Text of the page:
Confessions of a Quackbuster

This blog deals with healthcare consumer protection, and is therefore about quackery, healthfraud, chiropractic, and other forms of so-Called "Alternative" Medicine (sCAM).

Sunday, June 26, 2005

Experts Reject Some Therapies

New York Times

Experts Reject Some Therapies

Published: June 25, 2005

Practitioners are using nutritional supplements, sauna baths and
powerful "detoxification" drugs to treat autism in the belief that it
is caused by thimerosal, a vaccine preservative that contains mercury.
But health experts say such therapies are not effective and can be

Dr. Susan Swedo of the National Institutes of Mental Health said the
use of drugs to remove metals from the body, called chelation, could
cause liver and kidney damage and other problems.

It "isn't responsible to prescribe" chelation for autism, Dr. Swedo said.

Chelation is approved by federal drug regulators only after blood
tests confirm acute heavy-metal poisoning. Yet some doctors say they
skip the tests for autistic children.

"We try not to waste people's money on tests," said Dr. John Kucera, a
physician in private practice in Colorado Springs. "Some are of the
opinion that everyone deserves a chance at chelation therapy whether
they show the signs or not."

One of the first to advocate treating autism with chelation and other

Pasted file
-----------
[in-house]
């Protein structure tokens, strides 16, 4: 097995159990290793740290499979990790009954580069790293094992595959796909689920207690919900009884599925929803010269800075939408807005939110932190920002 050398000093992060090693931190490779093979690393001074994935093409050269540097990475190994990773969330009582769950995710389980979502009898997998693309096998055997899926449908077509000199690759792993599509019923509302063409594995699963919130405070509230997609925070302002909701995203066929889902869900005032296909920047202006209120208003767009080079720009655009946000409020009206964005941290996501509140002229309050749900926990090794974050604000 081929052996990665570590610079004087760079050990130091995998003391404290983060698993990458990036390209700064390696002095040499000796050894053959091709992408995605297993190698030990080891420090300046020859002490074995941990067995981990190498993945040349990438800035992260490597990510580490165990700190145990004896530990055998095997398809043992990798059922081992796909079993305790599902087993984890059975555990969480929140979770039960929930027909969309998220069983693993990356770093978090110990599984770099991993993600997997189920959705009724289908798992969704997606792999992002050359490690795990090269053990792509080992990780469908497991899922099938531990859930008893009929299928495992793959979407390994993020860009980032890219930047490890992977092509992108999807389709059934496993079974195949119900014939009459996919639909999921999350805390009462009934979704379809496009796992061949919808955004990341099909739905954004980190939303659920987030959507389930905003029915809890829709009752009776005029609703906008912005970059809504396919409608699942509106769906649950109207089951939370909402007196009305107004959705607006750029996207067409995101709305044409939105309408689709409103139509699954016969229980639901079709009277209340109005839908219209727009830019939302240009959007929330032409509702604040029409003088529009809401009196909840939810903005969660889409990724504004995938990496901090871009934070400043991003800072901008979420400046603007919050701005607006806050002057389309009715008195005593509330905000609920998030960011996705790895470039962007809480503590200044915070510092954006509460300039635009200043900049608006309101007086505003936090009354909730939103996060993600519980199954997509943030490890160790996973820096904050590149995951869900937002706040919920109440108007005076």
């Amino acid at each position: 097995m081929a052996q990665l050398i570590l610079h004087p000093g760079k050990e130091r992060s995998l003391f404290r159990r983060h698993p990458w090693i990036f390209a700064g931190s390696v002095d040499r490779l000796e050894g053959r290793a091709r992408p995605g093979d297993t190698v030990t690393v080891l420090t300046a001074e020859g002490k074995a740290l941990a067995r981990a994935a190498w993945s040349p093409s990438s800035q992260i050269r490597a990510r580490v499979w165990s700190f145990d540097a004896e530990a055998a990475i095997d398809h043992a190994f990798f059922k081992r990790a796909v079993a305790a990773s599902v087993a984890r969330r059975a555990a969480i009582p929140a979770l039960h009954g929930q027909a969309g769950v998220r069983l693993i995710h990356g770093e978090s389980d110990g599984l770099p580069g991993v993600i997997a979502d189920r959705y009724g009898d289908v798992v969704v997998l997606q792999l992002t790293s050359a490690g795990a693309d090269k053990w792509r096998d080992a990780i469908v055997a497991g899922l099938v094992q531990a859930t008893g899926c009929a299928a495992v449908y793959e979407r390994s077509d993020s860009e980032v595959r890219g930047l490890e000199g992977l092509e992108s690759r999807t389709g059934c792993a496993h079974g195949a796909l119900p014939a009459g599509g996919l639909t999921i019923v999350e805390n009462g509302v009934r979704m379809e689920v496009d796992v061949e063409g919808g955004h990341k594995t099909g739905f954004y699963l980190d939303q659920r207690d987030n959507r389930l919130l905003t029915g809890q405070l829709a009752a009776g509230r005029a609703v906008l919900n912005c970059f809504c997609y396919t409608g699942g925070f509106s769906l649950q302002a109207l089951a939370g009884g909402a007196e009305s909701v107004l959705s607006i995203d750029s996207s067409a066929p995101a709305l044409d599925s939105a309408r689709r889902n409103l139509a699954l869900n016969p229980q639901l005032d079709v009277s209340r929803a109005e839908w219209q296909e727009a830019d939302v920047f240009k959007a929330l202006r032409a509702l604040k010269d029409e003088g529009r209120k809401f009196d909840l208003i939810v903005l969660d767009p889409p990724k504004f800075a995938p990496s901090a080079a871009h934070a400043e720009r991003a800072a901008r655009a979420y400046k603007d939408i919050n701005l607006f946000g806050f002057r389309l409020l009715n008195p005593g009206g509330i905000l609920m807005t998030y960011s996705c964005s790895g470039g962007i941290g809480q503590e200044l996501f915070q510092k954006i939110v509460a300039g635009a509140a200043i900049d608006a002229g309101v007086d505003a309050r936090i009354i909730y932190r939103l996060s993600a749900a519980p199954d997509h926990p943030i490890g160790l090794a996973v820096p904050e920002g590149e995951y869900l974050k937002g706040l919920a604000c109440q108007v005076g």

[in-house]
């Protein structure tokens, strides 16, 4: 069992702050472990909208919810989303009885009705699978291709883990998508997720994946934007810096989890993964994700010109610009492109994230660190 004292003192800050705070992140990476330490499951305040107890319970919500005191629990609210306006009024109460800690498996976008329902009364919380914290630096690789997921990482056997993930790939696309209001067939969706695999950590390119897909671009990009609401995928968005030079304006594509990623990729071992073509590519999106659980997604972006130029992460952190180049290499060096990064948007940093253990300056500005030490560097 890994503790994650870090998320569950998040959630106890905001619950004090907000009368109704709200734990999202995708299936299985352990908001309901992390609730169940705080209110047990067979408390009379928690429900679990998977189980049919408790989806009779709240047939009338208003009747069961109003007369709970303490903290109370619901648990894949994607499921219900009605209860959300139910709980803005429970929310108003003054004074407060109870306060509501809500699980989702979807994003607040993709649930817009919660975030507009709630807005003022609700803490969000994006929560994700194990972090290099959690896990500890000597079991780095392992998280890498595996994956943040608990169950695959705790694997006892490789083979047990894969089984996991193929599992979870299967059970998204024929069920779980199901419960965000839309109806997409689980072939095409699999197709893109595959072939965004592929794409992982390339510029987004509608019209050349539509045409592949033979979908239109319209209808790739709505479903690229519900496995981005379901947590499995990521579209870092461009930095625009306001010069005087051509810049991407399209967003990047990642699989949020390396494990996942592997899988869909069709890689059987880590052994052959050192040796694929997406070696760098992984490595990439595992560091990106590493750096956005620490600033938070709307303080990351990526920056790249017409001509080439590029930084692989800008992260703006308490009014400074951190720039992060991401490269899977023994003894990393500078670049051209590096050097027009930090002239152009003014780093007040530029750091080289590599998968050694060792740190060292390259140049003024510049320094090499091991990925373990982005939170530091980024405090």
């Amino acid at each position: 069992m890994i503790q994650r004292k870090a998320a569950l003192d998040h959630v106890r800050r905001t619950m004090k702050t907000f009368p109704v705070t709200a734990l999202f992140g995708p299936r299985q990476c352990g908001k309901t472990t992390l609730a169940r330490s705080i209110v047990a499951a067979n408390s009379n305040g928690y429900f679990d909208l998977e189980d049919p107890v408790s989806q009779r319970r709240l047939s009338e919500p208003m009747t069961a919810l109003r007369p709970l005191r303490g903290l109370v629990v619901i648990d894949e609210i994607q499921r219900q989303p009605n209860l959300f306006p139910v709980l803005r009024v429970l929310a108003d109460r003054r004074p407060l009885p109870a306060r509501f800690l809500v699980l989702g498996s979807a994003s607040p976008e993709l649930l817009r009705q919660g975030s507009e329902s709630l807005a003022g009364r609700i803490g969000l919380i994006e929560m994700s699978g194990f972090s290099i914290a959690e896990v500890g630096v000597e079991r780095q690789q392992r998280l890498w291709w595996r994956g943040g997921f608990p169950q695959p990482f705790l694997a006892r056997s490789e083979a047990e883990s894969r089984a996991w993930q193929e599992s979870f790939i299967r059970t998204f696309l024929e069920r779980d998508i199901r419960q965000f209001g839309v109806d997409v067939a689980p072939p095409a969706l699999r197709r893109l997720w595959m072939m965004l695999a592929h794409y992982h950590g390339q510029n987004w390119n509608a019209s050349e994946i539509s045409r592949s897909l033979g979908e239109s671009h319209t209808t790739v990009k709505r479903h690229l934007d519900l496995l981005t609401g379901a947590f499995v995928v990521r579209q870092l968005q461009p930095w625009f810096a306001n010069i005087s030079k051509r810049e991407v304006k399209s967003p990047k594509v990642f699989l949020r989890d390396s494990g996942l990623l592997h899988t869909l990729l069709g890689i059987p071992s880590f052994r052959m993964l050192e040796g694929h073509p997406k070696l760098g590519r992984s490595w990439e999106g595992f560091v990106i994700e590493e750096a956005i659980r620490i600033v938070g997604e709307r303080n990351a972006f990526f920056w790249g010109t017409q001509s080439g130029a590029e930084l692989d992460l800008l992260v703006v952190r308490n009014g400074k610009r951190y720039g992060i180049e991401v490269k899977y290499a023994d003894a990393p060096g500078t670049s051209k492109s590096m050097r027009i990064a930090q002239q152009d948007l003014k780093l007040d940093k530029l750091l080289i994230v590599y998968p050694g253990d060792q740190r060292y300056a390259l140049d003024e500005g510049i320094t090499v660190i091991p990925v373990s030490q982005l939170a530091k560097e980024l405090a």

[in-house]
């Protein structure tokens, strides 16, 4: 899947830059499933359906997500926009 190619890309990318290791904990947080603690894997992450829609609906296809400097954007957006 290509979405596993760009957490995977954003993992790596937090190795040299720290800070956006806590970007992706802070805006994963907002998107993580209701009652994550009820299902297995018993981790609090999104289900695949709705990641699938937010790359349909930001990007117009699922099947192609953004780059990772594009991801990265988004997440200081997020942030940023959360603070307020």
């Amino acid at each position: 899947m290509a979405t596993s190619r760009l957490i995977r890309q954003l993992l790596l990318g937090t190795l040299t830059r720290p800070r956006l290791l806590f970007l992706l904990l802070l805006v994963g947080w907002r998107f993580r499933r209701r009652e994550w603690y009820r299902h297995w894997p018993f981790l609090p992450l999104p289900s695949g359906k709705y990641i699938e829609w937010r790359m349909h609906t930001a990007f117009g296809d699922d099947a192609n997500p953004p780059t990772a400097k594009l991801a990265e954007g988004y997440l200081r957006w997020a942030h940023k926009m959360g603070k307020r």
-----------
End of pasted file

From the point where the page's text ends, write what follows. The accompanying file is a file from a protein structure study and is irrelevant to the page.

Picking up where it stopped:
therapies was Dr. Stephen Edelson of Atlanta.

Dr. Edelson said in an interview that he stopped practicing medicine
last year after the state medical board censured him for abusing
prescription drugs and parents filed lawsuits contending that their
children had regressed under his care.

Dr. Edelson said he placed children in 160-degree saunas as part of
their treatment. Some children fought to get out of the sauna and
kicked out its window, an assistant said in a sworn statement.

The doctor said he also used chelation and prescribed 60 to 70
supplements a day, causing some children to vomit. Children had so
much blood taken for tests - often 20 vials in a sitting - that one
child passed out, a parent claimed in a lawsuit.

But many parents are desperate. Dr. Jim Laidler, an anesthesiologist
in Portland, Ore., said that after he learned that his two sons had
autism, "if someone had e-mailed me that powdered rhino horn worked, I
would have gone off on safari."

Dr. Laidler said he and his wife decided to try a restricted diet,
nutritional supplements and chelation.

But he said that his wife secretly stopped the treatments and waited
to see if he noticed a difference. He did not. The children's behavior
worsened and improved independent of the therapies.

Dr. Laidler now thinks that most such therapies are harmful.

"These parents are addicted to hope," he said. "They need it to
survive, and there are people who are willing to sell it to them."